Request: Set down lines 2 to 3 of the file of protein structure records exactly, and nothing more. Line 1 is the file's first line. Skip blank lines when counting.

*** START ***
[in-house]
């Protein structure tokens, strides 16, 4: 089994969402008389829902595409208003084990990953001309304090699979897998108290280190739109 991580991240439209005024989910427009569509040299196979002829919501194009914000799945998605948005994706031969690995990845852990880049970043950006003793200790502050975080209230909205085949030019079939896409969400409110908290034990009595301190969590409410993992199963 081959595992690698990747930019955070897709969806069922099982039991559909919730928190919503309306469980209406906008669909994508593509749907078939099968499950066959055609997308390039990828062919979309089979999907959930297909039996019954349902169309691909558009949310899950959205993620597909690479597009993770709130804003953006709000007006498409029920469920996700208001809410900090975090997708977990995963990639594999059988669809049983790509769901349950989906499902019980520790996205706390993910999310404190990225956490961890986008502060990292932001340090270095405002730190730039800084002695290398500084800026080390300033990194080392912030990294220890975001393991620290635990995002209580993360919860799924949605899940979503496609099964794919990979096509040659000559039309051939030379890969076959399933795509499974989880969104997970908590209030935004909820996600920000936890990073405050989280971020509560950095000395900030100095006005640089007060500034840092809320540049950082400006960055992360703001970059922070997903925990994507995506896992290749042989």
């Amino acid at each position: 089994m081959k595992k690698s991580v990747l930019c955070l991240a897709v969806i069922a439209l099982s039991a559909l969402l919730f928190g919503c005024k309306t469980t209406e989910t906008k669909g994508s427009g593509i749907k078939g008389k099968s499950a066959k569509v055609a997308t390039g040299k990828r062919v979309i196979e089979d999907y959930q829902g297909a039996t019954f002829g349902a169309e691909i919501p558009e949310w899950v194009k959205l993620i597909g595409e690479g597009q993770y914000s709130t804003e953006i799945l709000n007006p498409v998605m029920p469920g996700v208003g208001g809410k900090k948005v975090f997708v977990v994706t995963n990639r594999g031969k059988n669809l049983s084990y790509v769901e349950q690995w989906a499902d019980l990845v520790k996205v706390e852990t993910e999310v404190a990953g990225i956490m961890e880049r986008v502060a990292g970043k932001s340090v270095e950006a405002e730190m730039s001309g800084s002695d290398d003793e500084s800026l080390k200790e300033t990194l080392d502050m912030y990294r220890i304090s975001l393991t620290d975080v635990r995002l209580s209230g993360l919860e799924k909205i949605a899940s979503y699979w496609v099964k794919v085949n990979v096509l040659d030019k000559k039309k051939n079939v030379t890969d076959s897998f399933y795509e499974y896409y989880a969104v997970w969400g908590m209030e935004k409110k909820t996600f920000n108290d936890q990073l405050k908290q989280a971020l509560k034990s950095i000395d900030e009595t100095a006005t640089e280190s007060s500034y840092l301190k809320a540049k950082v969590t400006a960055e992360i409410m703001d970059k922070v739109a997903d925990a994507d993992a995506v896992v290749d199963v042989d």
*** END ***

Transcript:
């Protein structure tokens, strides 16, 4: 089994969402008389829902595409208003084990990953001309304090699979897998108290280190739109 991580991240439209005024989910427009569509040299196979002829919501194009914000799945998605948005994706031969690995990845852990880049970043950006003793200790502050975080209230909205085949030019079939896409969400409110908290034990009595301190969590409410993992199963 081959595992690698990747930019955070897709969806069922099982039991559909919730928190919503309306469980209406906008669909994508593509749907078939099968499950066959055609997308390039990828062919979309089979999907959930297909039996019954349902169309691909558009949310899950959205993620597909690479597009993770709130804003953006709000007006498409029920469920996700208001809410900090975090997708977990995963990639594999059988669809049983790509769901349950989906499902019980520790996205706390993910999310404190990225956490961890986008502060990292932001340090270095405002730190730039800084002695290398500084800026080390300033990194080392912030990294220890975001393991620290635990995002209580993360919860799924949605899940979503496609099964794919990979096509040659000559039309051939030379890969076959399933795509499974989880969104997970908590209030935004909820996600920000936890990073405050989280971020509560950095000395900030100095006005640089007060500034840092809320540049950082400006960055992360703001970059922070997903925990994507995506896992290749042989």
């Amino acid at each position: 089994m081959k595992k690698s991580v990747l930019c955070l991240a897709v969806i069922a439209l099982s039991a559909l969402l919730f928190g919503c005024k309306t469980t209406e989910t906008k669909g994508s427009g593509i749907k078939g008389k099968s499950a066959k569509v055609a997308t390039g040299k990828r062919v979309i196979e089979d999907y959930q829902g297909a039996t019954f002829g349902a169309e691909i919501p558009e949310w899950v194009k959205l993620i597909g595409e690479g597009q993770y914000s709130t804003e953006i799945l709000n007006p498409v998605m029920p469920g996700v208003g208001g809410k900090k948005v975090f997708v977990v994706t995963n990639r594999g031969k059988n669809l049983s084990y790509v769901e349950q690995w989906a499902d019980l990845v520790k996205v706390e852990t993910e999310v404190a990953g990225i956490m961890e880049r986008v502060a990292g970043k932001s340090v270095e950006a405002e730190m730039s001309g800084s002695d290398d003793e500084s800026l080390k200790e300033t990194l080392d502050m912030y990294r220890i304090s975001l393991t620290d975080v635990r995002l209580s209230g993360l919860e799924k909205i949605a899940s979503y699979w496609v099964k794919v085949n990979v096509l040659d030019k000559k039309k051939n079939v030379t890969d076959s897998f399933y795509e499974y896409y989880a969104v997970w969400g908590m209030e935004k409110k909820t996600f920000n108290d936890q990073l405050k908290q989280a971020l509560k034990s950095i000395d900030e009595t100095a006005t640089e280190s007060s500034y840092l301190k809320a540049k950082v969590t400006a960055e992360i409410m703001d970059k922070v739109a997903d925990a994507d993992a995506v896992v290749d199963v042989d």